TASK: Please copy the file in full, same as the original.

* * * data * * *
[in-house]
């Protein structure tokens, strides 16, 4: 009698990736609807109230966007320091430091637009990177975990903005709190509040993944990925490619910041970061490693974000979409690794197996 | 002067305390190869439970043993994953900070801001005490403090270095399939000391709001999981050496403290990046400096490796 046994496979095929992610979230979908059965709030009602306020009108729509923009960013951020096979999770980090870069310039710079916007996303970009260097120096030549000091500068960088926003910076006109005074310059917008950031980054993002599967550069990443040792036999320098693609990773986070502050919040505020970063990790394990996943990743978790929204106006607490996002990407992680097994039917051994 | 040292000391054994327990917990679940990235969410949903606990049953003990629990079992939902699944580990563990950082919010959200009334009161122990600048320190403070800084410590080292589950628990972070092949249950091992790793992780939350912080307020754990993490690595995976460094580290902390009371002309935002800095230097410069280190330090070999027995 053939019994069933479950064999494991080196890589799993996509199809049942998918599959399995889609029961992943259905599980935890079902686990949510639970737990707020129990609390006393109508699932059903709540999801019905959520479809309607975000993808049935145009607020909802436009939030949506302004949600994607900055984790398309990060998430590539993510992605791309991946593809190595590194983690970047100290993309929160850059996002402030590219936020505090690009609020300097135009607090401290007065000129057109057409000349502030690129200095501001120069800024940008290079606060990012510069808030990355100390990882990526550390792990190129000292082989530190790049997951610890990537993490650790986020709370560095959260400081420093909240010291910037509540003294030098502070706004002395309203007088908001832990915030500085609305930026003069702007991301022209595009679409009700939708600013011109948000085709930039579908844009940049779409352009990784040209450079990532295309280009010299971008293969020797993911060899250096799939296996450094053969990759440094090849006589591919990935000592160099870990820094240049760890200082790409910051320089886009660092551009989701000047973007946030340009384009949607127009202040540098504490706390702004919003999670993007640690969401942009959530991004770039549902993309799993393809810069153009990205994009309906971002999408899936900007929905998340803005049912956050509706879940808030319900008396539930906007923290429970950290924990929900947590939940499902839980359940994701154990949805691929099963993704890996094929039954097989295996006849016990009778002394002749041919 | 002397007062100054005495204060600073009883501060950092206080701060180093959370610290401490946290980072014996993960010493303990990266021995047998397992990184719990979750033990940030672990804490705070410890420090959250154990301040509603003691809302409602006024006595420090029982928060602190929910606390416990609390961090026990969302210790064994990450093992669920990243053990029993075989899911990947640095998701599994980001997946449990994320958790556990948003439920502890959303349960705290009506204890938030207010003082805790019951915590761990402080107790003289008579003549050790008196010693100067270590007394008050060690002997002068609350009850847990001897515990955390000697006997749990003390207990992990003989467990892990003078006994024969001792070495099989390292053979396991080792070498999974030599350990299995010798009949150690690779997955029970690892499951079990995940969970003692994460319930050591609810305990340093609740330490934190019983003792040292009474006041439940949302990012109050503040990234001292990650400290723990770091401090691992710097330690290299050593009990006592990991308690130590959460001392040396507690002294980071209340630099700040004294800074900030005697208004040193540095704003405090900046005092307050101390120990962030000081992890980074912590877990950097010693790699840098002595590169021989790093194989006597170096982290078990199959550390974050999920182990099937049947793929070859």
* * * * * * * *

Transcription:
[in-house]
């Protein structure tokens, strides 16, 4: 009698990736609807109230966007320091430091637009990177975990903005709190509040993944990925490619910041970061490693974000979409690794197996 | 002067305390190869439970043993994953900070801001005490403090270095399939000391709001999981050496403290990046400096490796 046994496979095929992610979230979908059965709030009602306020009108729509923009960013951020096979999770980090870069310039710079916007996303970009260097120096030549000091500068960088926003910076006109005074310059917008950031980054993002599967550069990443040792036999320098693609990773986070502050919040505020970063990790394990996943990743978790929204106006607490996002990407992680097994039917051994 | 040292000391054994327990917990679940990235969410949903606990049953003990629990079992939902699944580990563990950082919010959200009334009161122990600048320190403070800084410590080292589950628990972070092949249950091992790793992780939350912080307020754990993490690595995976460094580290902390009371002309935002800095230097410069280190330090070999027995 053939019994069933479950064999494991080196890589799993996509199809049942998918599959399995889609029961992943259905599980935890079902686990949510639970737990707020129990609390006393109508699932059903709540999801019905959520479809309607975000993808049935145009607020909802436009939030949506302004949600994607900055984790398309990060998430590539993510992605791309991946593809190595590194983690970047100290993309929160850059996002402030590219936020505090690009609020300097135009607090401290007065000129057109057409000349502030690129200095501001120069800024940008290079606060990012510069808030990355100390990882990526550390792990190129000292082989530190790049997951610890990537993490650790986020709370560095959260400081420093909240010291910037509540003294030098502070706004002395309203007088908001832990915030500085609305930026003069702007991301022209595009679409009700939708600013011109948000085709930039579908844009940049779409352009990784040209450079990532295309280009010299971008293969020797993911060899250096799939296996450094053969990759440094090849006589591919990935000592160099870990820094240049760890200082790409910051320089886009660092551009989701000047973007946030340009384009949607127009202040540098504490706390702004919003999670993007640690969401942009959530991004770039549902993309799993393809810069153009990205994009309906971002999408899936900007929905998340803005049912956050509706879940808030319900008396539930906007923290429970950290924990929900947590939940499902839980359940994701154990949805691929099963993704890996094929039954097989295996006849016990009778002394002749041919 | 002397007062100054005495204060600073009883501060950092206080701060180093959370610290401490946290980072014996993960010493303990990266021995047998397992990184719990979750033990940030672990804490705070410890420090959250154990301040509603003691809302409602006024006595420090029982928060602190929910606390416990609390961090026990969302210790064994990450093992669920990243053990029993075989899911990947640095998701599994980001997946449990994320958790556990948003439920502890959303349960705290009506204890938030207010003082805790019951915590761990402080107790003289008579003549050790008196010693100067270590007394008050060690002997002068609350009850847990001897515990955390000697006997749990003390207990992990003989467990892990003078006994024969001792070495099989390292053979396991080792070498999974030599350990299995010798009949150690690779997955029970690892499951079990995940969970003692994460319930050591609810305990340093609740330490934190019983003792040292009474006041439940949302990012109050503040990234001292990650400290723990770091401090691992710097330690290299050593009990006592990991308690130590959460001392040396507690002294980071209340630099700040004294800074900030005697208004040193540095704003405090900046005092307050101390120990962030000081992890980074912590877990950097010693790699840098002595590169021989790093194989006597170096982290078990199959550390974050999920182990099937049947793929070859």